I always love when a director has the faith in his actors to let important plot points be communicated with little or no dialog, and this is a technique used quite well in this film. Takeshi Kaneshiro as Jin and Zhang Ziyi as Mei have several scenes where the internal conflict that drives their characters plays out simply through their facial expressions in tight close-up shots. They both deliver stunning performances which draw the viewer into the movie and make you care about these poor characters.

The fight scenes throughout the movie are, of course, absolutely gorgeous. Each one has a different tone and setting from the thrilling battle between Mei and four riders with pikes to the silent, mystical and almost peaceful ambush in the bamboo forest. The choreography and editing are fluid and graceful. The blend of classic wire work and modern CGI special effects is flawless and mesmerizing. Indeed it’s not just the fight scenes – the entire movie is a feast for the eyes. Yimou uses a rich saturated color palette and fills every frame with astonishing beauty. The many gorgeous locations alone are worth watching the movie.

I’m not too certain about the politics of this movie. After watching Hero I was ready for a strong message about the power of the people or faith in the unified government, but this movie is much harder to pin down. Certainly the emperor’s forces are faceless bad-guys. We never even see the general who pulls their strings – we only see the many troops sent to hunt Mei and Jin. And I kind of figured that the Robin Hood like rebels that are the House of Flying Daggers would resonate as a strong populist movement in China, but when we finally meet them they are as manipulative and heartless as the emperor’s agents if not more so. Ultimately, as I said before, the movie is about these characters and the conflict between their beliefs and their feelings. The final climactic battle between the Daggers and the emperor’s assassins is only alluded to, and the climax of the movie is much more personal. They even say themselves that they know they are only pawns in a greater game – nobody cares if they live or die. Except perhaps us, the viewers.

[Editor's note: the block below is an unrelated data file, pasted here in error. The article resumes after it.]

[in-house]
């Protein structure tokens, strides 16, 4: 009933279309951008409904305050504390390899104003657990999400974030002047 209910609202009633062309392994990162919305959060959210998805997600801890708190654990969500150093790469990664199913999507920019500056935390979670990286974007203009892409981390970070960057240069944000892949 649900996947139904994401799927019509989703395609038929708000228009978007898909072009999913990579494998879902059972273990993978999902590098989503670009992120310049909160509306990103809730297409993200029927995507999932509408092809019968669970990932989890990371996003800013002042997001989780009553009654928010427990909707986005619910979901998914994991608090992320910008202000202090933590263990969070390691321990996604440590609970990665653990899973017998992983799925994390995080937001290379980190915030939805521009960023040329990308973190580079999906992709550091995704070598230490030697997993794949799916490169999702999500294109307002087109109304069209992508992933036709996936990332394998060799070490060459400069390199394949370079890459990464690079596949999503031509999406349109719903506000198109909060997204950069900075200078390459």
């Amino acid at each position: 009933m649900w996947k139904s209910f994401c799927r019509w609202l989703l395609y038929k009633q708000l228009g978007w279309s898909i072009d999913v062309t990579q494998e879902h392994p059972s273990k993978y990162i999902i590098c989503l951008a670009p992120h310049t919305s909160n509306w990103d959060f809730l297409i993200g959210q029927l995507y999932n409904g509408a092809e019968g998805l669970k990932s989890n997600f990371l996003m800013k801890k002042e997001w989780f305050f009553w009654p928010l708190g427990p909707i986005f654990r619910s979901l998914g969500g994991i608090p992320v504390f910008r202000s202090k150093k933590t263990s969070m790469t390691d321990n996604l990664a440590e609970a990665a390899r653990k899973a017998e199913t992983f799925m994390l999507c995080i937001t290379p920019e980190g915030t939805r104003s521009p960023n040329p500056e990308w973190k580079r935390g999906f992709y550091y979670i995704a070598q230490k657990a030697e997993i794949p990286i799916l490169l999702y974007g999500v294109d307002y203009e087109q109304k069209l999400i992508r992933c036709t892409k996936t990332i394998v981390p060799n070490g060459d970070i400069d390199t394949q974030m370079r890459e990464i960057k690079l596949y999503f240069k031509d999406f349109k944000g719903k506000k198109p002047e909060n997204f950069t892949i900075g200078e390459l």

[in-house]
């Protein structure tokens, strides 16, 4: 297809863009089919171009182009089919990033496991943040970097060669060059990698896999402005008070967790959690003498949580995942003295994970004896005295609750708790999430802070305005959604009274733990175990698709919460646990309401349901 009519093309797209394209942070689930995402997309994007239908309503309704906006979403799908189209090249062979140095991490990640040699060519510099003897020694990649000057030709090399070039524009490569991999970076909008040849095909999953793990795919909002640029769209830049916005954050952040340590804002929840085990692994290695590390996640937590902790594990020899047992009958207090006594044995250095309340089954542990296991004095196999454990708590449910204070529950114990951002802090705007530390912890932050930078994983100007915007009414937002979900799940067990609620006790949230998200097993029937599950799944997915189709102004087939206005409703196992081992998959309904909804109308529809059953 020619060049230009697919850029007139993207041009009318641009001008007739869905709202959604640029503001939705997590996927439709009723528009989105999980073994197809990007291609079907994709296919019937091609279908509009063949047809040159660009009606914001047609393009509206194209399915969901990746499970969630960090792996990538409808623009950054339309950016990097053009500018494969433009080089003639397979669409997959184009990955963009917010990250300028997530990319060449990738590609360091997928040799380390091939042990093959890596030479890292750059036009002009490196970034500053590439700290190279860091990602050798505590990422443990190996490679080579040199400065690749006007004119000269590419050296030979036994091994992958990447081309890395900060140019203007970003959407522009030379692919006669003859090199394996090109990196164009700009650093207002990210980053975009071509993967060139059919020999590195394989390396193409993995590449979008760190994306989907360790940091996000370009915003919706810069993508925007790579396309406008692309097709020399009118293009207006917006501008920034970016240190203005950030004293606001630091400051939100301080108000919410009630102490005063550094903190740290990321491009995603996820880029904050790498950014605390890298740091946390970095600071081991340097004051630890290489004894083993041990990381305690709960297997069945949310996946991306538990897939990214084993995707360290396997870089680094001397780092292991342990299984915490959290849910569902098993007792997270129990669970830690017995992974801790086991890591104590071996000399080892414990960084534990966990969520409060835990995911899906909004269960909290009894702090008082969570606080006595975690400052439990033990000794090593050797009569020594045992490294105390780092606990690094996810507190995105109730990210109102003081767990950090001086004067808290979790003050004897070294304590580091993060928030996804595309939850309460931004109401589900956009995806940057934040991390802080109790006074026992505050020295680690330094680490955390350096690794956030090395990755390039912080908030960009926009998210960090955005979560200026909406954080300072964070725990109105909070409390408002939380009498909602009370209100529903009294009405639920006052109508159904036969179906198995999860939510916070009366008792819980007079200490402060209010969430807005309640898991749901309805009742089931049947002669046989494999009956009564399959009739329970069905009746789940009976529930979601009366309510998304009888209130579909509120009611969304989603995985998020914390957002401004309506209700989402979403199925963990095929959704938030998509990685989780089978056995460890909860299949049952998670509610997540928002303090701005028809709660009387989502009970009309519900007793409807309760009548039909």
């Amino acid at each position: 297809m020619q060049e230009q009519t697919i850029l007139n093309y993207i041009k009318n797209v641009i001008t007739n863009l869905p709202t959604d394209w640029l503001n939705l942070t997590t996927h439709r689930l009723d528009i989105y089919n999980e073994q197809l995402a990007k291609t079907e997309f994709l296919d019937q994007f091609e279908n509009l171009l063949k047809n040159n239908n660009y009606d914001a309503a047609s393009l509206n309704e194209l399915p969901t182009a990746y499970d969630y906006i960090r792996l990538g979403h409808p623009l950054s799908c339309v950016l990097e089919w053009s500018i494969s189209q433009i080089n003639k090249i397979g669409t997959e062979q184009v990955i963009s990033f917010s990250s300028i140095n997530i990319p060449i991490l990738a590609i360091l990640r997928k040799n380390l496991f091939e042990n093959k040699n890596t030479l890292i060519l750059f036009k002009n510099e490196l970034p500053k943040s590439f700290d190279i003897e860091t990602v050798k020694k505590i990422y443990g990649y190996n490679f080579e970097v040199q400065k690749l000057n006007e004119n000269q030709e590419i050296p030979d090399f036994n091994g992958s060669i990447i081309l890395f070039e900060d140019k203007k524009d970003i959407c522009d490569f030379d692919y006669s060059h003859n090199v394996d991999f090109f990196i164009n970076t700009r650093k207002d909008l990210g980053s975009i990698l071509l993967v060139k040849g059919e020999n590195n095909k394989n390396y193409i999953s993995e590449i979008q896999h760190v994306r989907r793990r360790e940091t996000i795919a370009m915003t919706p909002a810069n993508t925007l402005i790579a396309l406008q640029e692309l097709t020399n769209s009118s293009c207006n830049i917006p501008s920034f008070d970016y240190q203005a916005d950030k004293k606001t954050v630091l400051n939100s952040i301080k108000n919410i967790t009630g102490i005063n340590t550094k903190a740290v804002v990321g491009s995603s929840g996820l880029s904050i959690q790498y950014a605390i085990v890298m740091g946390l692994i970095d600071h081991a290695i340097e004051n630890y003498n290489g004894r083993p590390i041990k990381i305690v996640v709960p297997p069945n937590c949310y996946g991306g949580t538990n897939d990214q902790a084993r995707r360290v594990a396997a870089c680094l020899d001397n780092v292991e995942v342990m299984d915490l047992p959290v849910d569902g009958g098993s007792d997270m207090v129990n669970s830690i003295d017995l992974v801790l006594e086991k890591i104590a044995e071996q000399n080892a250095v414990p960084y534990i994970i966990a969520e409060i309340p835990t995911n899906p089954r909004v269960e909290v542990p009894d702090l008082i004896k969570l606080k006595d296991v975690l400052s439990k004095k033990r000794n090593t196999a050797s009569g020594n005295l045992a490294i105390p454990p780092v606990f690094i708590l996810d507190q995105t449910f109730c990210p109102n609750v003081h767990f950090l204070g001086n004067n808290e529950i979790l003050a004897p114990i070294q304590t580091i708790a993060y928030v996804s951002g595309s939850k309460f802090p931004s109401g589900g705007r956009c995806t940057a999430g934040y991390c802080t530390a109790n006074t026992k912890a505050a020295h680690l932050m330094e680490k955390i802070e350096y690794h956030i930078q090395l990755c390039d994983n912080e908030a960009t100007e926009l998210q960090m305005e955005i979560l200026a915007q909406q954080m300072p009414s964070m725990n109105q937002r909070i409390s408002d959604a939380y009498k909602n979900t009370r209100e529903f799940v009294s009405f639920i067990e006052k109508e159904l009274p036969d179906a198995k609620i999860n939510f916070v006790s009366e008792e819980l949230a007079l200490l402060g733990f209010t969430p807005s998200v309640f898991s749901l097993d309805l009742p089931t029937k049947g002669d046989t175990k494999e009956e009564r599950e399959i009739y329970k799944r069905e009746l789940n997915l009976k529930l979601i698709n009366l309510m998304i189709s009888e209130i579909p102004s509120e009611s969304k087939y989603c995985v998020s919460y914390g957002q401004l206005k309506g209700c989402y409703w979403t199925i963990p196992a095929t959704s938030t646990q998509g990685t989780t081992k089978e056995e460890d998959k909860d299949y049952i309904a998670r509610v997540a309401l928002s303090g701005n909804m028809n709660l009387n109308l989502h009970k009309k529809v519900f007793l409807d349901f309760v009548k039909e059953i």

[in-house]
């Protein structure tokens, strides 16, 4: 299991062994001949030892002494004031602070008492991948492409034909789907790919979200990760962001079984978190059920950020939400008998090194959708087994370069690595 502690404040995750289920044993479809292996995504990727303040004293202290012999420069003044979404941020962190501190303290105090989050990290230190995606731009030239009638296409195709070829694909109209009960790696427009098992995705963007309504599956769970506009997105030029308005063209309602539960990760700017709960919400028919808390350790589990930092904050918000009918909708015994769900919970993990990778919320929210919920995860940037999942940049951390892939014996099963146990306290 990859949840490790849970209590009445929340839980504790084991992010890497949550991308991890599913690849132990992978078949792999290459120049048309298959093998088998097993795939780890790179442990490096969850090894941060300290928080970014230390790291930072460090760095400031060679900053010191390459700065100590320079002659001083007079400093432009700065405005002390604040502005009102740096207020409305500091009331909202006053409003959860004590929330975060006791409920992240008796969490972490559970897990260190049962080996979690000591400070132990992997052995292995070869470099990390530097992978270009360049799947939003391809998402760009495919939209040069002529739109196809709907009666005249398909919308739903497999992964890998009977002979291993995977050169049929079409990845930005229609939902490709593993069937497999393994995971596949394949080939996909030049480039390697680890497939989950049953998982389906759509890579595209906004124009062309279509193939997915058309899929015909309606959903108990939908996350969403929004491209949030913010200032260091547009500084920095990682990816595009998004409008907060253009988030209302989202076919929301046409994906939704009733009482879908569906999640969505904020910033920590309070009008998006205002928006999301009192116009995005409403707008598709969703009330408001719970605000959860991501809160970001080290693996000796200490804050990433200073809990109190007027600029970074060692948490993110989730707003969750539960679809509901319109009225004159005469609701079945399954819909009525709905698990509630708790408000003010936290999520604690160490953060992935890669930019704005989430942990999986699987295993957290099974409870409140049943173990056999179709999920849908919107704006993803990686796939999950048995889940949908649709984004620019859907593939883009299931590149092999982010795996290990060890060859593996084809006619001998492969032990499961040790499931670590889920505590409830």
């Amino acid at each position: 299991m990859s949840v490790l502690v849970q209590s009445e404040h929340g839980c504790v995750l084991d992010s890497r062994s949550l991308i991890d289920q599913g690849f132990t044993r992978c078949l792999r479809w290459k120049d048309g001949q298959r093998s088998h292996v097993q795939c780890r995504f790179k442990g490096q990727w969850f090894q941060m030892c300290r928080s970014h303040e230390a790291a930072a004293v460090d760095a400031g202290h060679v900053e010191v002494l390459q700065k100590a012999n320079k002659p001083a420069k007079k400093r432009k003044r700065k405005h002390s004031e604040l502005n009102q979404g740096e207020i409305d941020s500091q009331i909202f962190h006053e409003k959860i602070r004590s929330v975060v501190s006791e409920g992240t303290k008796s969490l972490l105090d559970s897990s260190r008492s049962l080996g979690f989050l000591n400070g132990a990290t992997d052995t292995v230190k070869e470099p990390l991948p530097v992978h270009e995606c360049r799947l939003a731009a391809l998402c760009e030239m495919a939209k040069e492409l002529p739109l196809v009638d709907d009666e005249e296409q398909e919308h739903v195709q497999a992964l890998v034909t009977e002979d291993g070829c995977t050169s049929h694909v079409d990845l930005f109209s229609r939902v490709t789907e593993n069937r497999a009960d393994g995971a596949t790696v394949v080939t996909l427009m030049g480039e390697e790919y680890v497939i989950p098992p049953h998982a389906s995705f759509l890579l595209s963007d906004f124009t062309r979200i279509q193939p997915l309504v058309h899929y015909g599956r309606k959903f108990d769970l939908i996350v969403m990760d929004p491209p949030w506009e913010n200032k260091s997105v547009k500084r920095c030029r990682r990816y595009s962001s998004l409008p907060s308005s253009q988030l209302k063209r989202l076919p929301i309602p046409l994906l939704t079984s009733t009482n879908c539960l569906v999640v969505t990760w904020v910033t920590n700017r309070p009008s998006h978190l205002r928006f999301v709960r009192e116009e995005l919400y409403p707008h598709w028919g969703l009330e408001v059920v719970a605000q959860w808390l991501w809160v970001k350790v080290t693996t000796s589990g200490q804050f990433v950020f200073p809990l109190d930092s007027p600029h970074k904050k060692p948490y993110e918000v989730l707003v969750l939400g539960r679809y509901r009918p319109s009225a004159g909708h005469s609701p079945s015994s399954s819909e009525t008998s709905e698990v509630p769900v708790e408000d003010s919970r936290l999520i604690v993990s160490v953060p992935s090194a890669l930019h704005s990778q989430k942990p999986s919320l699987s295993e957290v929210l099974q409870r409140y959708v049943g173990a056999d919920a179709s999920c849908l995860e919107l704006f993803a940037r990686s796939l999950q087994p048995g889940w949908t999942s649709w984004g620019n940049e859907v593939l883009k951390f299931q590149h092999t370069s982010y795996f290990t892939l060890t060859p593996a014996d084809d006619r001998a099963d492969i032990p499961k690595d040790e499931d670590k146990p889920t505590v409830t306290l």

This movie steadfastly refuses to fall into simple categorization. It is art, and needs to be viewed as such. I think what you get out of the movie is deeply personal, since it is so reluctant to provide easy answers. All I know is that it’s astonishingly, heartrendingly beautiful. A major accomplishment, and, yes, I think a better movie than Crouching Tiger.

December 8, 2010 Posted by | daily reviews | , , , , , , , , | Leave a comment

Movie 274 – Underworld: Rise of the Lycans

Underworld: Rise of the Lycans – November 29th, 2010

Last night I mentioned hoping that this movie wouldn’t be bogged down by the issues the others had, flipping back and forth between backstory and present day. Truth be told, I was rather looking forward to this. I love backstory. But I was also wary of it, because well, a lot of the backstory was already told in the other movies and that makes for some trouble with maintaining tension and continuity. So, mixed feelings firmly in mind, on we went with the last of the Underworld movies. So far. Given the description of the possible fourth movie on Wikipedia, I’m nervous about going back to sequels after this.

I really rather wish I’d watched this first. I mean, my major issues with the other two had to do with integrating the backstory and worldbuilding into the main plots. I love backstory, but it ended up feeling like as interesting as it was, and as much as it added to the atmosphere, it ended up competing with the rest of what was going on. If this had come before, or maybe in between, I think then some of the more exhaustive backstory stuff could have been dealt with cleaner.

In terms of mood, this movie does set a nice stage. A nice blue stage. Seriously, this whole movie is in black and shades of grey and blue. Now, I happen to like blue, and it does make the red blood stand out well, but while I know the other movies were similar in color scheme, I really noticed it this time. Really, it’s clearly an intentional choice. On top of the whole blood thing the blue tone to all the visuals definitely makes it clear that the bulk of the movie takes place at night as well as making the vampires look all pale and inhuman. Of course, it also makes the werewolves look inhuman. And the humans look inhuman. So maybe something should have been done about that. But overall I like it.